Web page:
Chicken Littles around the league cite posses as yet another example of the inexorable decline of professional basketball. Entourage members are gangsters, thugs, huns, injecting an excess of "street" into the image-conscious league. They are hangers-on trying to ride the (untucked) shirttails of unsuspecting players. In pre-draft interviews some NBA teams ask prospects if they maintain entourages. Publicly, the league has expressed support for entourages. "As a rule the posse thing has been a plus for us," commissioner David Stern said last year. But choosing your friends judiciously is a topic covered at the league's mandatory rookie orientation seminar. While working as a career consultant for the Nets in 1999, Dana London saw firsthand how the NBA tried to scuttle the players' relationships with these associates. "The entourages pose a problem for people interested in maintaining control," she says.
Some of the hand-wringing is justified. The various crimes and misdemeanors committed by cohorts of the Philadelphia 76ers' Allen Iverson have been well documented. In his first two seasons in the NBA, Indiana Pacers guard Ron Artest nearly went bankrupt lavishing cash, gifts and even cars on more than 30 family members and friends. "Probably wasted a couple of million or so," Artest says. "It seemed like the right thing to do. I wanted to take care of my friends." Other players have deployed their buddies on less-than-wholesome missions. A former Dallas Mavericks forward spent considerable time on the injured list and attended games in street clothes. At one point he purchased a two-way radio to keep in his sleeve as he sat on the bench, then dispatched members of his crew to comb the arena for attractive women. When they located potential consorts, they contacted the player on the bench, told them their whereabouts and waited for his sign of approval.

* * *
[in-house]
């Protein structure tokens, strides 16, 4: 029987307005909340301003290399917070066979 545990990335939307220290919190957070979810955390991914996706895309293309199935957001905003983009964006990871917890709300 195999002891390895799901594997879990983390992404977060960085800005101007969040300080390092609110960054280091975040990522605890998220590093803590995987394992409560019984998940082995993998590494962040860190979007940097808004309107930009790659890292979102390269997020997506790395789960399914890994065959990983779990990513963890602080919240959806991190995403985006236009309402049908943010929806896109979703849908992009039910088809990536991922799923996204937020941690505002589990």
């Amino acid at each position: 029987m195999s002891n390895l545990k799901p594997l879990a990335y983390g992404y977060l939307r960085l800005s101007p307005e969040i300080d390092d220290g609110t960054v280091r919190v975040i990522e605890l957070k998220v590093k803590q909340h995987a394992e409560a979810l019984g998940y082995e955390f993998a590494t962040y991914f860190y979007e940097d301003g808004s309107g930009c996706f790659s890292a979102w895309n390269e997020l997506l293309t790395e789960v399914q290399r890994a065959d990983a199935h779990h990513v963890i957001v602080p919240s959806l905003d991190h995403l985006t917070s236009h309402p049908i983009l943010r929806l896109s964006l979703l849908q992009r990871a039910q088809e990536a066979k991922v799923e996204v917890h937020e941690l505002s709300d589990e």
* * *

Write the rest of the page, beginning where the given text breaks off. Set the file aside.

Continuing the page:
Those, however, are the exceptions. Behind their shroud of mystique, entourages are actually as innocuous as tattoos and baggy shorts. The dirty little secret is that posses often do NBA players far more good than harm.
Let's be Clear: The entourage is not the sole preserve of sports, let alone the NBA. Roadies and toadies are fixtures in the music world—at the height of his popularity, in the early '90s, rapper M.C. Hammer had more than 100 dancers, bodyguards and friends on tour with him—and Hollywood stars are notorious for flying their associates to location shoots. For years athletes, boxers in particular, have had coteries to swaddle them in adoration, run errands, procure women and provide a sense of home no matter where they are. Muhammad Ali's followers were so ubiquitous that some, such as Ferdie Pacheco and Drew (Bundini) Brown, became quasicelebrities in their own right.
Sugar Ray Robinson may have had the first big-time entourage in sports. In the '50s he toured Europe in a flamingo-pink Cadillac, joined by a motley crew that included, by turns, his manager, barber, voice teacher, drama coach, golf pro, shoeshine boy and a French midget who served as a translator. (Perhaps not coincidentally, Robinson died virtually penniless.) Yet today's NBA is particularly fertile ground for posses for a variety of reasons.